Yesterday, Governor Chris Sununu, Homeland Security and Emergency Management Director Robert Buxton, and Jay Broccolo, Director of Weather Operations for the Mt. Washington Observatory, urged Granite State residents and visitors to prepare for potentially life-threatening cold temperatures forecast for New Hampshire.
The National Weather Service (NWS) in Gray, Maine has issued Wind Chill Warnings for New Hampshire. Wind chill values of minus 40 to minus 50 degrees Fahrenheit are possible Friday and Saturday.
“Ahead of what may be the coldest air that we’ve seen in years, the State of New Hampshire is prepared with resources in place,” said Governor Chris Sununu. “During this dangerous cold spell, it’s important for Granite Staters to plan ahead and stay indoors as much as possible. Remember to check on relatives, neighbors, the elderly, and pets.”
Frostbite is possible within 15 minutes when wind chill values are near minus 25 degrees Fahrenheit. At minus 30 degrees Fahrenheit, hypothermia can occur in about 10 minutes.
Multiple state agencies, including the Department of Safety (DOS) and the Department of Health and Human Services (DHHS), are coordinating with municipalities and local service providers in preparation for the cold air’s arrival.
$5 million in funding was recently approved to support emergency shelter and homelessness initiatives across New Hampshire, including short-term cold weather shelters.
Individuals and families in need of temporary shelter to keep warm are encouraged to contact 2-1-1 to locate the closest site that is open and available to them.
8 organizations receiving state funds stand ready to connect individuals in need of shelter with community-based resources in partnership with 2-1-1 during these potentially life-threatening temperatures.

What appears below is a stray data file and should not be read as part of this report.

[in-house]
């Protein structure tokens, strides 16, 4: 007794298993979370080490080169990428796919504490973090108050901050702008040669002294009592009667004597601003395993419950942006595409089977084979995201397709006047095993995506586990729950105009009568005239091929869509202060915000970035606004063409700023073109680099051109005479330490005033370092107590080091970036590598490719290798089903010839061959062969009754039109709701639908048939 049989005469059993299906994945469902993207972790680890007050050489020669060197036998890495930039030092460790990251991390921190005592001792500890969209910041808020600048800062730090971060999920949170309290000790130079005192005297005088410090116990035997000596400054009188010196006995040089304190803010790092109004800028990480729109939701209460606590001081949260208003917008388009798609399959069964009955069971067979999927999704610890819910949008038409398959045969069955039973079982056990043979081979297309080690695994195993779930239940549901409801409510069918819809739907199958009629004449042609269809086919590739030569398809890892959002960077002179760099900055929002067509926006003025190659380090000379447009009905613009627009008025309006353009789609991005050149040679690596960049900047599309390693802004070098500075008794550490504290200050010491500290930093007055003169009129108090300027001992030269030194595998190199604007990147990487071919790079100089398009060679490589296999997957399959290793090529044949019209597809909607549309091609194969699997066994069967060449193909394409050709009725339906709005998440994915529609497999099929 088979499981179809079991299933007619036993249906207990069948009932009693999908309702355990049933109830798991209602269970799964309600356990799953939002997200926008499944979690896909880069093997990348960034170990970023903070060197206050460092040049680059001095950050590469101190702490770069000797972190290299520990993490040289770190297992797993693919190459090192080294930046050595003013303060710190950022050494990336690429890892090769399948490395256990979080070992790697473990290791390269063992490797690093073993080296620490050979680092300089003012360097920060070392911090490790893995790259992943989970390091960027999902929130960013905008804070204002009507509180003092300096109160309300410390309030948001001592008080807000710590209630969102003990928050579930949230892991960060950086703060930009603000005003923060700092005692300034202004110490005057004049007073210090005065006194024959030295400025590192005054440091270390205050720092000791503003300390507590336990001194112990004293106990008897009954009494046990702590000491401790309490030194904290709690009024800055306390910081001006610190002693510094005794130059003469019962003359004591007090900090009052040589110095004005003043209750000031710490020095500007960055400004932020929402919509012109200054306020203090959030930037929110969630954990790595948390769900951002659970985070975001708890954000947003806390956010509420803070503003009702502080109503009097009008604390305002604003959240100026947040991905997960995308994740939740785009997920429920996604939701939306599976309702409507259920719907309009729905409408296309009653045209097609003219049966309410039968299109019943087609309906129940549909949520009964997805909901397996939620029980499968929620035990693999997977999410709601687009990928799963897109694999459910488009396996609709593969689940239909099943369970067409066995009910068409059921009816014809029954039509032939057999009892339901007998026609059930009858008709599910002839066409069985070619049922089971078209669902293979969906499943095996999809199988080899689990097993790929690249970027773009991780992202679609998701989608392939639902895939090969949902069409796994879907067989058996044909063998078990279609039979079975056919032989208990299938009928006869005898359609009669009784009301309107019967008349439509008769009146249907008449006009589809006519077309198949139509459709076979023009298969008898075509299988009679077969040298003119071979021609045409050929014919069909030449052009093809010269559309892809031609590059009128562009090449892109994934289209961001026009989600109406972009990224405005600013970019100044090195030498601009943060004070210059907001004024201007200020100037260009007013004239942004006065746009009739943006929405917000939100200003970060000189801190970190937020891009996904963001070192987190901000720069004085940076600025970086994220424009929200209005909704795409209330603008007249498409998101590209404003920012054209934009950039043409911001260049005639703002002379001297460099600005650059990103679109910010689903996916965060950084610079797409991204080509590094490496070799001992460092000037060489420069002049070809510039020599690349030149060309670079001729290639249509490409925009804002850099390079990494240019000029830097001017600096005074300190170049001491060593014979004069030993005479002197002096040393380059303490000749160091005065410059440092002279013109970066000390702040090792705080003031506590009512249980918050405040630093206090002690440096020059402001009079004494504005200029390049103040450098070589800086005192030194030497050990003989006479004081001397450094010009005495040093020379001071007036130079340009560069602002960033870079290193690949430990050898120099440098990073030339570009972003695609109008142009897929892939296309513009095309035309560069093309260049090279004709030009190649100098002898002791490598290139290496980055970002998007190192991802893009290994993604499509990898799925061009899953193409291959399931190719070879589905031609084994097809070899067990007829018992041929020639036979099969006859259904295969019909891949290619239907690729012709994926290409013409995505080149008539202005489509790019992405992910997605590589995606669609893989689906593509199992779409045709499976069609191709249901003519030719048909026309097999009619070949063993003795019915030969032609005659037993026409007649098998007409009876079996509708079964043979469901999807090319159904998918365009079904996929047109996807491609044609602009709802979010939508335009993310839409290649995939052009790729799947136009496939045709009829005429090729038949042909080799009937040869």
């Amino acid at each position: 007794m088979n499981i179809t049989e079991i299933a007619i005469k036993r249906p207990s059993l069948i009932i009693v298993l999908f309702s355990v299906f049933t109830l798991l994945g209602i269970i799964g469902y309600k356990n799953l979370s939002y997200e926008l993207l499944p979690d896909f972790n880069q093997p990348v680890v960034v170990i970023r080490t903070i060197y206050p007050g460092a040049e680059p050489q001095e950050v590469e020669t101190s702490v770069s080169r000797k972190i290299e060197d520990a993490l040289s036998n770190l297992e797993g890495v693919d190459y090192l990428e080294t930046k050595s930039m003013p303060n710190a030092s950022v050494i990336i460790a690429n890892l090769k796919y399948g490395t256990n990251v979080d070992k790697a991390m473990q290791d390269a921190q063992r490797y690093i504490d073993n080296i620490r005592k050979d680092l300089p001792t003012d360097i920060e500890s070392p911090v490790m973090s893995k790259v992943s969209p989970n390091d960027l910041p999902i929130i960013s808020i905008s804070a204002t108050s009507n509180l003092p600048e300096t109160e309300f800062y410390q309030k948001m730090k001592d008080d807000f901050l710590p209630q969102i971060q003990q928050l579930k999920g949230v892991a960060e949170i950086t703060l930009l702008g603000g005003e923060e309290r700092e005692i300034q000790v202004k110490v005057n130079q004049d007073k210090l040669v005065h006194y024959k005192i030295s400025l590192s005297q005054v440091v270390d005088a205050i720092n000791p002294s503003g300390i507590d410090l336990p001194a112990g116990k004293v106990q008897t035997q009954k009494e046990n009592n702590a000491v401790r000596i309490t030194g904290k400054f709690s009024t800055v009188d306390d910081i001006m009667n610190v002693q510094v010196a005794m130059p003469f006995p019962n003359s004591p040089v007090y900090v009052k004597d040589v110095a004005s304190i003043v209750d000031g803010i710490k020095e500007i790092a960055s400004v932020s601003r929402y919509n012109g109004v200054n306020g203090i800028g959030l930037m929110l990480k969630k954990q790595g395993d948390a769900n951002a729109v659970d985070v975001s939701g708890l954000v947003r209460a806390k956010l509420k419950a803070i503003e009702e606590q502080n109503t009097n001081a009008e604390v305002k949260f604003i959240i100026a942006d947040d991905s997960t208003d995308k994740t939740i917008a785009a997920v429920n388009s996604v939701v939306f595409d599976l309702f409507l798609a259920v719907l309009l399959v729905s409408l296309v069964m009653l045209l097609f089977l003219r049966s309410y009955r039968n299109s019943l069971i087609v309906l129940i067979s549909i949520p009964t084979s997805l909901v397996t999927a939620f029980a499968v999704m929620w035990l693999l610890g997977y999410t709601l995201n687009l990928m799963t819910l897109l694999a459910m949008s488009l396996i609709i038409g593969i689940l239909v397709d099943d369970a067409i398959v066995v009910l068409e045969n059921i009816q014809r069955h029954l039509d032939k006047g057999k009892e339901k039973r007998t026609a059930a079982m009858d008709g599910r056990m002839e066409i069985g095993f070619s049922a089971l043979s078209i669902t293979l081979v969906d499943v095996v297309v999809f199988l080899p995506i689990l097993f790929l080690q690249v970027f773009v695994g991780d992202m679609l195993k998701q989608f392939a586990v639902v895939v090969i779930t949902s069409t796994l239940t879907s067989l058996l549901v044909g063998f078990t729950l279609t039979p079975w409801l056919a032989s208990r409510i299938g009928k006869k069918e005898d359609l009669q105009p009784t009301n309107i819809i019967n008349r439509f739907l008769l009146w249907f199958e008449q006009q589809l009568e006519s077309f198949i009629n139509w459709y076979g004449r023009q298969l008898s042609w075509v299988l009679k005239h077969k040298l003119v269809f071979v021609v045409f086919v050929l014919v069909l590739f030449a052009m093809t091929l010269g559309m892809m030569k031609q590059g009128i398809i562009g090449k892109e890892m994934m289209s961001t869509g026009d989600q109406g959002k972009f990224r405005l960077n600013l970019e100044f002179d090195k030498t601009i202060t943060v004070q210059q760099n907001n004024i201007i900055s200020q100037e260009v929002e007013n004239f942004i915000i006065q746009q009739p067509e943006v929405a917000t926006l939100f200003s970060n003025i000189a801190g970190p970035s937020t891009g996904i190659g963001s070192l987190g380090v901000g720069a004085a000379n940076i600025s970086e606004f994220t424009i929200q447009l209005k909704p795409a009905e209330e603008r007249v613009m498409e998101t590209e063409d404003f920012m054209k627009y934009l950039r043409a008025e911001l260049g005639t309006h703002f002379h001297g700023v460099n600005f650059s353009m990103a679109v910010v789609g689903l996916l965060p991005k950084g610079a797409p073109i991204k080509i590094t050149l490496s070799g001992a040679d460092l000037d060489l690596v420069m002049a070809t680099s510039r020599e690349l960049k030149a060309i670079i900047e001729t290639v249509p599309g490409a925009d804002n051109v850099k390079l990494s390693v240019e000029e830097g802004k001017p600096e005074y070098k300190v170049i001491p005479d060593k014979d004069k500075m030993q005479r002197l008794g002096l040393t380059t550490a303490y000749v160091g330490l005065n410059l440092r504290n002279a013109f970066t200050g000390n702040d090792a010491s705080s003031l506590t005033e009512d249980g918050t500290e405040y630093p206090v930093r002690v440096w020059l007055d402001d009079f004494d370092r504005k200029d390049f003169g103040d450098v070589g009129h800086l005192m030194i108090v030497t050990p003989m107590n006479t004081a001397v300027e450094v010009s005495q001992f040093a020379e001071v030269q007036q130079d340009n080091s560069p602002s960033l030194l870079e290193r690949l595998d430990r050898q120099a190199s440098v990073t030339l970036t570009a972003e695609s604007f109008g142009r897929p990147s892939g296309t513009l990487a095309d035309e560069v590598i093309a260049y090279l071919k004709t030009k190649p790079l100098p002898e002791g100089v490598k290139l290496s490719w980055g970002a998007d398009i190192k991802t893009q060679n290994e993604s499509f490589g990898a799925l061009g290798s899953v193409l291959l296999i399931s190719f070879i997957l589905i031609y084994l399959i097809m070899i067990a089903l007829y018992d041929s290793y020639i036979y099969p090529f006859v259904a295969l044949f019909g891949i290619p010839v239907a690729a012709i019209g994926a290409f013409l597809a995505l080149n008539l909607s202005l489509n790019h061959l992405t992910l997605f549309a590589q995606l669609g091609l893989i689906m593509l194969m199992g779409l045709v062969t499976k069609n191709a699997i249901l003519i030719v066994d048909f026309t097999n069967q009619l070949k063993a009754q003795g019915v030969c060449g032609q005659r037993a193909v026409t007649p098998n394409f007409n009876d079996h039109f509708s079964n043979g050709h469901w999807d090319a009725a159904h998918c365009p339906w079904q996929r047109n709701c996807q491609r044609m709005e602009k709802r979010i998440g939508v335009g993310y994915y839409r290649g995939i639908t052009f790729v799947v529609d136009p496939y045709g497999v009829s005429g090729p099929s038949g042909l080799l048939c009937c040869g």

Anyone who becomes concerned for the safety of another person during the cold weather should contact their local law enforcement’s non-emergency line and request a welfare check. If a person sees someone outside and unsheltered, and their life appears to be in danger, they should call 9-1-1.
10 cold weather safety tips:
- Stay informed and monitor local weather reports. Sign up for NH Alerts at ReadyNH.gov.
- Stay indoors and limit travel as much as possible. If travel is necessary, prepare a winter emergency kit with warm clothes, boots, blankets, flashlights, extra batteries, food, and water.
- Wear several layers of loose-fitting clothing when outdoors, including a hat, scarf, and gloves. If clothing becomes wet, remove it immediately.
- Protect people at high risk by providing warm clothes and blankets and return indoors when shivering.
- Bring animals indoors.
- In the event of a power outage, use battery-powered flashlights rather than candles or open flames for light, and keep generators at least 10 feet away from homes with the engine exhaust directed away from windows and doors.
- Test smoke and carbon monoxide alarms to ensure they are functioning properly.
- Keep anything that can burn at least 3 feet away from heating equipment, like a furnace, fireplace, wood stove, or portable space heater.
- Plug space heaters directly into an outlet, not a power strip.
- Never use an oven as a heat source.